As such, the Western Roman Empire would exist intermittently in several periods between the 3rd and 5th centuries. Some emperors, such as Constantine I and Theodosius I, governed as the sole Augustus across the Roman Empire. On the death of Theodosius I in 395, he divided the empire between his two sons, with Honorius as his successor in the West, governing from Mediolanum, Arcadius as his successor in the East, governing from Constantinople. In 476, after the Battle of Ravenna, the Roman Army in the West suffered defeat at the hands of Odoacer and his Germanic foederati. Odoacer became the first King of Italy. In 480, following the assassination of the previous Western emperor Julius Nepos, the Eastern emperor Zeno dissolved the Western court and proclaimed himself the sole emperor of the Roman Empire; the date of 476 was popularized by the 18th century British historian Edward Gibbon as a demarcating event for the end of the Western Empire and is sometimes used to mark the transition from Antiquity to the Middle Ages.
Odoacer's Italy, other barbarian kingdoms, would maintain a pretence of Roman continuity through the continued use of the old Roman administrative systems and nominal subservience to the Eastern Roman court. In the 6th century, emperor Justinian I re-imposed direct Imperial rule on large parts of the former Western Roman Empire, including the prosperous regions of North Africa, the ancient Roman heartland of Italy and parts of Hispania. Political instability in the Eastern heartlands, combined with foreign invasions and religious differences, made efforts to retain control of these territories difficult and they were lost for good. Though the Eastern Empire retained territories in the south of Italy until the eleventh century, the influence that the Empire had over Western Europe had diminished significantly; the papal coronation of the Frankish King Charlemagne as Roman Emperor in 800 marked a new imperial line that would evolve into the Holy Roman Empire, which presented a revival of the Imperial title in Western Europe but was in no meaningful sense an extension of Roman traditions or institutions.
The Great Schism of 1054 between the churches of Rome and Constantinople further diminished any authority the Emperor in Constantinople could hope to exert in the west. As the Roman Republic expanded, it reached a point where the central government in Rome could not rule the distant provinces. Communications and transportation were problematic given the vast extent of the Empire. News of invasion, natural disasters, or epidemic outbreak was carried by ship or mounted postal service requiring much time to reach Rome and for Rome's orders to be returned and acted upon. Therefore, provincial governors had de facto autonomy in the name of the Roman Republic. Governors had several duties, including the command of armies, handling the taxes of the province and serving as the province's chief judges. Prior to the establishment of the Empire, the territories of the Roman Republic had been divided in 43 BC among the members of the Second Triumvirate: Mark Antony and Marcus Aemilius Lepidus. Antony received the provinces in the East: Achaea and Epirus, Bithynia and Asia, Syria and Cyrenaica.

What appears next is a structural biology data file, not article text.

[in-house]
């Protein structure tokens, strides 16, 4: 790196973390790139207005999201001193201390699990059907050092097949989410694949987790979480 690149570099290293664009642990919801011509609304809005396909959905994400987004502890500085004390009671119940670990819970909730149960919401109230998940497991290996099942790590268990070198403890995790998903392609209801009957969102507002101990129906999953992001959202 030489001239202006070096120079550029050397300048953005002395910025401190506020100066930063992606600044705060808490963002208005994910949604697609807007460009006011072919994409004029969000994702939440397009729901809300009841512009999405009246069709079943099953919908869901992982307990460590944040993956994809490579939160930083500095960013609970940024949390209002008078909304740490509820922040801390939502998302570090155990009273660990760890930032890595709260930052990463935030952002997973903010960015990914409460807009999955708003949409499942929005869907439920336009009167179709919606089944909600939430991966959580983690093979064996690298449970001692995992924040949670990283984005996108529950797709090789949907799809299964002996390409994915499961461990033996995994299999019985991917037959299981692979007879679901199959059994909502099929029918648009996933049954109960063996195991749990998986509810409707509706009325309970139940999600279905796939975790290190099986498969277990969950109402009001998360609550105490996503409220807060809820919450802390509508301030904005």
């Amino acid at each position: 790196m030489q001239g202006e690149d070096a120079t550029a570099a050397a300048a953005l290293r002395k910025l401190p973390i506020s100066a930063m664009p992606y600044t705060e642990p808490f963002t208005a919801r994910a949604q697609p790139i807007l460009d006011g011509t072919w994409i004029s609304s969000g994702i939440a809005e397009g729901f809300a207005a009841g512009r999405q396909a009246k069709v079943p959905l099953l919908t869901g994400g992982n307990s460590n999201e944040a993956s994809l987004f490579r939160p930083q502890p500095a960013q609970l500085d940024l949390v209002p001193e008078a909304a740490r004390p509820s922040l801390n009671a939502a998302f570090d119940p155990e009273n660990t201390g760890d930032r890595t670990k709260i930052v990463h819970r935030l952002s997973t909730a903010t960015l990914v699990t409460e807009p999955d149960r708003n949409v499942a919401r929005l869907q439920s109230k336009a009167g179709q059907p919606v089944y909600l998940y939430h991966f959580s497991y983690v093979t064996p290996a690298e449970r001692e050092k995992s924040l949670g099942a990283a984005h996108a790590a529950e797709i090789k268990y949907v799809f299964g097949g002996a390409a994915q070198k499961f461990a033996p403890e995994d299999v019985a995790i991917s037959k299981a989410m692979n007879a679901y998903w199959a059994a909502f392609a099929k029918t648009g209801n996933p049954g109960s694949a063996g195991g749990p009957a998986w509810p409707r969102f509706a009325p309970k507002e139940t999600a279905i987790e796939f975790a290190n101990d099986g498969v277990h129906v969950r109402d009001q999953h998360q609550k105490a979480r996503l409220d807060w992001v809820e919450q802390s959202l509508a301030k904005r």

These lands had been conquered by Alexander the Great. The whole region the major cities, had been assimilated into Greek culture, Greek serving as the lingua franca. Octavian obtained the Roman provinces of the West: Italia, Gallia Belgica, Hispania; these lands included Greek and Carthaginian colonies in the coastal areas, though Celtic tribes such as Gauls and Celtiberians were culturally dominant. Lepidus received the minor province of Africa. Octavian soon took Africa while adding Sicilia to his holdings. Upon the defeat of Mark Antony, a victorious Octavian controlled a united Roman Em
Citizenship in ancient Rome was a privileged political and legal status afforded to free individuals with respect to laws and governance. A male Roman citizen enjoyed a wide range of privileges and protections defined in detail by the Roman state. A citizen could, under certain exceptional circumstances, be deprived of his citizenship. Roman women had a limited form of citizenship. Though held in high regard they were not allowed to stand for civil or public office; the rich might participate in public life by funding building projects or sponsoring religious ceremonies and other events. Women had the right to own property, to engage in business, to obtain a divorce, but their legal rights varied over time. Marriages were an important form of political alliance during the Republic. Client state citizens and allies of Rome could receive a limited form of Roman citizenship such as the Latin Right; such citizens could not be elected in Roman elections. Slaves lacked legal personhood. Over time, they acquired a few protections under Roman law.